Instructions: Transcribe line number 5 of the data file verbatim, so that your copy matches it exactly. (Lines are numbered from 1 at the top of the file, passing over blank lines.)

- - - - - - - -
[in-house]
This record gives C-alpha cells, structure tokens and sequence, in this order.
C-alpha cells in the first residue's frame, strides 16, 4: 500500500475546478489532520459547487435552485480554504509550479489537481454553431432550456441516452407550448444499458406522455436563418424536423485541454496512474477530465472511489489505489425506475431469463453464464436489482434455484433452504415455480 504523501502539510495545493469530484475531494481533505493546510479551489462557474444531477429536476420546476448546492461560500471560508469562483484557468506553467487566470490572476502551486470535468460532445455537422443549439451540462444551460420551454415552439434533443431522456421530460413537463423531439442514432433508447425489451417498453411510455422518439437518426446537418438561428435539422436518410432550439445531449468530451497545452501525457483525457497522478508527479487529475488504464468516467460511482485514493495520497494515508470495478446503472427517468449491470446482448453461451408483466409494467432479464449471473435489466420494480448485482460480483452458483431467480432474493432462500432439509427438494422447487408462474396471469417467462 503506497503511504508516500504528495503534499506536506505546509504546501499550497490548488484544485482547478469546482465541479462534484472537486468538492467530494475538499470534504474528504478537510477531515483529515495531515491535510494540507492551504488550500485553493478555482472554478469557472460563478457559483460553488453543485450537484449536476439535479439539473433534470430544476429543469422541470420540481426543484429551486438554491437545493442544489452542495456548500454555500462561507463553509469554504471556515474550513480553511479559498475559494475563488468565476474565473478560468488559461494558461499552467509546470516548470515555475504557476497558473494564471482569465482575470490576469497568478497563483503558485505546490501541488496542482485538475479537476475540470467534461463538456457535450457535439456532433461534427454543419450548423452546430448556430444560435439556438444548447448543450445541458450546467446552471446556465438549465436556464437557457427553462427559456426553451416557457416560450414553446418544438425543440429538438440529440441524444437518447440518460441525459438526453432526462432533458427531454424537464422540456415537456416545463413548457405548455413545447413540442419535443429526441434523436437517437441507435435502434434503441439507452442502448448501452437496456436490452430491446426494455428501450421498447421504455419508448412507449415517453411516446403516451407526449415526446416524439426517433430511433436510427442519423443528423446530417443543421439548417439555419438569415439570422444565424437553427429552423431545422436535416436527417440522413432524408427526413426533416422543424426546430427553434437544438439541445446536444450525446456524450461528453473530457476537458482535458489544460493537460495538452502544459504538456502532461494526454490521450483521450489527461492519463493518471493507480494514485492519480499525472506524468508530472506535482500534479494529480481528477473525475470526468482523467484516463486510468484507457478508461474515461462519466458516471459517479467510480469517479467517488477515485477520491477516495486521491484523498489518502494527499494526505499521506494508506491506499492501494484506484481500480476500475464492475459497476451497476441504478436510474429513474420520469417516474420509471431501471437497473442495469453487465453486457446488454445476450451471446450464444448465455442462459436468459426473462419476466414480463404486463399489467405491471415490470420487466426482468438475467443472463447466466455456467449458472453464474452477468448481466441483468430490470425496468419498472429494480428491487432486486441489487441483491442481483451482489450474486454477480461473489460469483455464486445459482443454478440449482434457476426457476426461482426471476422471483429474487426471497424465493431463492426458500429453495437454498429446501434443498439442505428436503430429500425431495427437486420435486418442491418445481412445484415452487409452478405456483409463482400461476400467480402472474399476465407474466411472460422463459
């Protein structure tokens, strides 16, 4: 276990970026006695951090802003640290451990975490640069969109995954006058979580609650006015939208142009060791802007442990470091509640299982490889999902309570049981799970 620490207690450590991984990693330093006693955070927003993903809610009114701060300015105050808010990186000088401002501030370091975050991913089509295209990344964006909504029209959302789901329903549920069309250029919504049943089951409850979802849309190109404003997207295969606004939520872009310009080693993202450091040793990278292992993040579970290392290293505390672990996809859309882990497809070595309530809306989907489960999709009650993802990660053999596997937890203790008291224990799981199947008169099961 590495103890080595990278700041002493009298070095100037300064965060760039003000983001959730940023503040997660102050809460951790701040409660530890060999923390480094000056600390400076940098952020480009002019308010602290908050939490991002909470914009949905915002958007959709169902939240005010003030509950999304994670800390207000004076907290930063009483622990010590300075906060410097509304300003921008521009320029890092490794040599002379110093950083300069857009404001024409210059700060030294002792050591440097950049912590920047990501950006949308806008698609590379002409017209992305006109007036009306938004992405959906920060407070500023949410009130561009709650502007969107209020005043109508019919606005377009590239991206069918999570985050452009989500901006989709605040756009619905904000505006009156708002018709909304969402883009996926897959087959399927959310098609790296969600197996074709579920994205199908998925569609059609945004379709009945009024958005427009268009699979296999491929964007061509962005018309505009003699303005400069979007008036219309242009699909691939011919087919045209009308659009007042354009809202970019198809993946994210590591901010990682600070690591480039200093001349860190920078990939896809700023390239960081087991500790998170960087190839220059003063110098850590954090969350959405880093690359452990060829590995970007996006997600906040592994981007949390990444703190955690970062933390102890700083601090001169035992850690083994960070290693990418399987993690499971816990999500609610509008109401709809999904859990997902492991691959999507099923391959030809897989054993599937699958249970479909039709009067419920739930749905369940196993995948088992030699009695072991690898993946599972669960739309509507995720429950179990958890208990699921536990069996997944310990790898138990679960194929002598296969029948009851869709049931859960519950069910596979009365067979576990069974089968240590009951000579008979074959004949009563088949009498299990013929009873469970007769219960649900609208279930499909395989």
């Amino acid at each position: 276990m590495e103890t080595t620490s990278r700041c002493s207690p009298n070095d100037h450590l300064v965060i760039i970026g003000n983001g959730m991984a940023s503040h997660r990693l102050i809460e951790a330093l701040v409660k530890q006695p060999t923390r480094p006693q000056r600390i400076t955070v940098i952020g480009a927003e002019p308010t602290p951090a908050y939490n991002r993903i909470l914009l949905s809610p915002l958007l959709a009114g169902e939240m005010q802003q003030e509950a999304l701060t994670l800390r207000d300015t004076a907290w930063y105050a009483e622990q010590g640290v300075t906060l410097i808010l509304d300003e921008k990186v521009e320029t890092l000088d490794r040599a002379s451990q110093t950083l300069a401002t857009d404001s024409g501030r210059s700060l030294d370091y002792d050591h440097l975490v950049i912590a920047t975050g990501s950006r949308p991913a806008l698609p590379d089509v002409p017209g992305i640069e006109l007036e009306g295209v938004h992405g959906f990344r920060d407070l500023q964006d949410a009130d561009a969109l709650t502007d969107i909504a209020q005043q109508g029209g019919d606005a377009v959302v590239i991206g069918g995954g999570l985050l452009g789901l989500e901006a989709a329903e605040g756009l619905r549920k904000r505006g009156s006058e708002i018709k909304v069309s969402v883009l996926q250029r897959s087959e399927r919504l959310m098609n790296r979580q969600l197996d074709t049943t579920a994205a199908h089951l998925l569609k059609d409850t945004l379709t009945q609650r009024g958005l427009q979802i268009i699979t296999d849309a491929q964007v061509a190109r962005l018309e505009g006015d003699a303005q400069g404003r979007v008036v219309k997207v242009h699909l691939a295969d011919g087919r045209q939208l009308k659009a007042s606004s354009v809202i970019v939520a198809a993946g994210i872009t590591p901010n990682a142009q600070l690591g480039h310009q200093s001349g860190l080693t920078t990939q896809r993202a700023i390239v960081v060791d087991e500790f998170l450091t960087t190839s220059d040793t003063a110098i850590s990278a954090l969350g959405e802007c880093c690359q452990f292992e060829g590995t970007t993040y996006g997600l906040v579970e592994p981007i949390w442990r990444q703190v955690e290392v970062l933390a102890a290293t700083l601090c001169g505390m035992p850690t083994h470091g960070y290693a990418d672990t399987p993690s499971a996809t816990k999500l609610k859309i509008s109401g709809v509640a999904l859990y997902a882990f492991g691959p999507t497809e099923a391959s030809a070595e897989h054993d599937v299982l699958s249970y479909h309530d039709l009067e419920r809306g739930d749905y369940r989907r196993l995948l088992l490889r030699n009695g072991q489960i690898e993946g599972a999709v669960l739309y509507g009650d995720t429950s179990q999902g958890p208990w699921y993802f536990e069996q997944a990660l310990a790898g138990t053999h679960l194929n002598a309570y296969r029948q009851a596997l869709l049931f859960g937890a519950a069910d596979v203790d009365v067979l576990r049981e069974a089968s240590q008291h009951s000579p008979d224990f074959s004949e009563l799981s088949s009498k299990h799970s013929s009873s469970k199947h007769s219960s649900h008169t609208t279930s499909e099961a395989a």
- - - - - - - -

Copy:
């Amino acid at each position: 276990m590495e103890t080595t620490s990278r700041c002493s207690p009298n070095d100037h450590l300064v965060i760039i970026g003000n983001g959730m991984a940023s503040h997660r990693l102050i809460e951790a330093l701040v409660k530890q006695p060999t923390r480094p006693q000056r600390i400076t955070v940098i952020g480009a927003e002019p308010t602290p951090a908050y939490n991002r993903i909470l914009l949905s809610p915002l958007l959709a009114g169902e939240m005010q802003q003030e509950a999304l701060t994670l800390r207000d300015t004076a907290w930063y105050a009483e622990q010590g640290v300075t906060l410097i808010l509304d300003e921008k990186v521009e320029t890092l000088d490794r040599a002379s451990q110093t950083l300069a401002t857009d404001s024409g501030r210059s700060l030294d370091y002792d050591h440097l975490v950049i912590a920047t975050g990501s950006r949308p991913a806008l698609p590379d089509v002409p017209g992305i640069e006109l007036e009306g295209v938004h992405g959906f990344r920060d407070l500023q964006d949410a009130d561009a969109l709650t502007d969107i909504a209020q005043q109508g029209g019919d606005a377009v959302v590239i991206g069918g995954g999570l985050l452009g789901l989500e901006a989709a329903e605040g756009l619905r549920k904000r505006g009156s006058e708002i018709k909304v069309s969402v883009l996926q250029r897959s087959e399927r919504l959310m098609n790296r979580q969600l197996d074709t049943t579920a994205a199908h089951l998925l569609k059609d409850t945004l379709t009945q609650r009024g958005l427009q979802i268009i699979t296999d849309a491929q964007v061509a190109r962005l018309e505009g006015d003699a303005q400069g404003r979007v008036v219309k997207v242009h699909l691939a295969d011919g087919r045209q939208l009308k659009a007042s606004s354009v809202i970019v939520a198809a993946g994210i872009t590591p901010n990682a142009q600070l690591g480039h310009q200093s001349g860190l080693t920078t990939q896809r993202a700023i390239v960081v060791d087991e500790f998170l450091t960087t190839s220059d040793t003063a110098i850590s990278a954090l969350g959405e802007c880093c690359q452990f292992e060829g590995t970007t993040y996006g997600l906040v579970e592994p981007i949390w442990r990444q703190v955690e290392v970062l933390a102890a290293t700083l601090c001169g505390m035992p850690t083994h470091g960070y290693a990418d672990t399987p993690s499971a996809t816990k999500l609610k859309i509008s109401g709809v509640a999904l859990y997902a882990f492991g691959p999507t497809e099923a391959s030809a070595e897989h054993d599937v299982l699958s249970y479909h309530d039709l009067e419920r809306g739930d749905y369940r989907r196993l995948l088992l490889r030699n009695g072991q489960i690898e993946g599972a999709v669960l739309y509507g009650d995720t429950s179990q999902g958890p208990w699921y993802f536990e069996q997944a990660l310990a790898g138990t053999h679960l194929n002598a309570y296969r029948q009851a596997l869709l049931f859960g937890a519950a069910d596979v203790d009365v067979l576990r049981e069974a089968s240590q008291h009951s000579p008979d224990f074959s004949e009563l799981s088949s009498k299990h799970s013929s009873s469970k199947h007769s219960s649900h008169t609208t279930s499909e099961a395989a």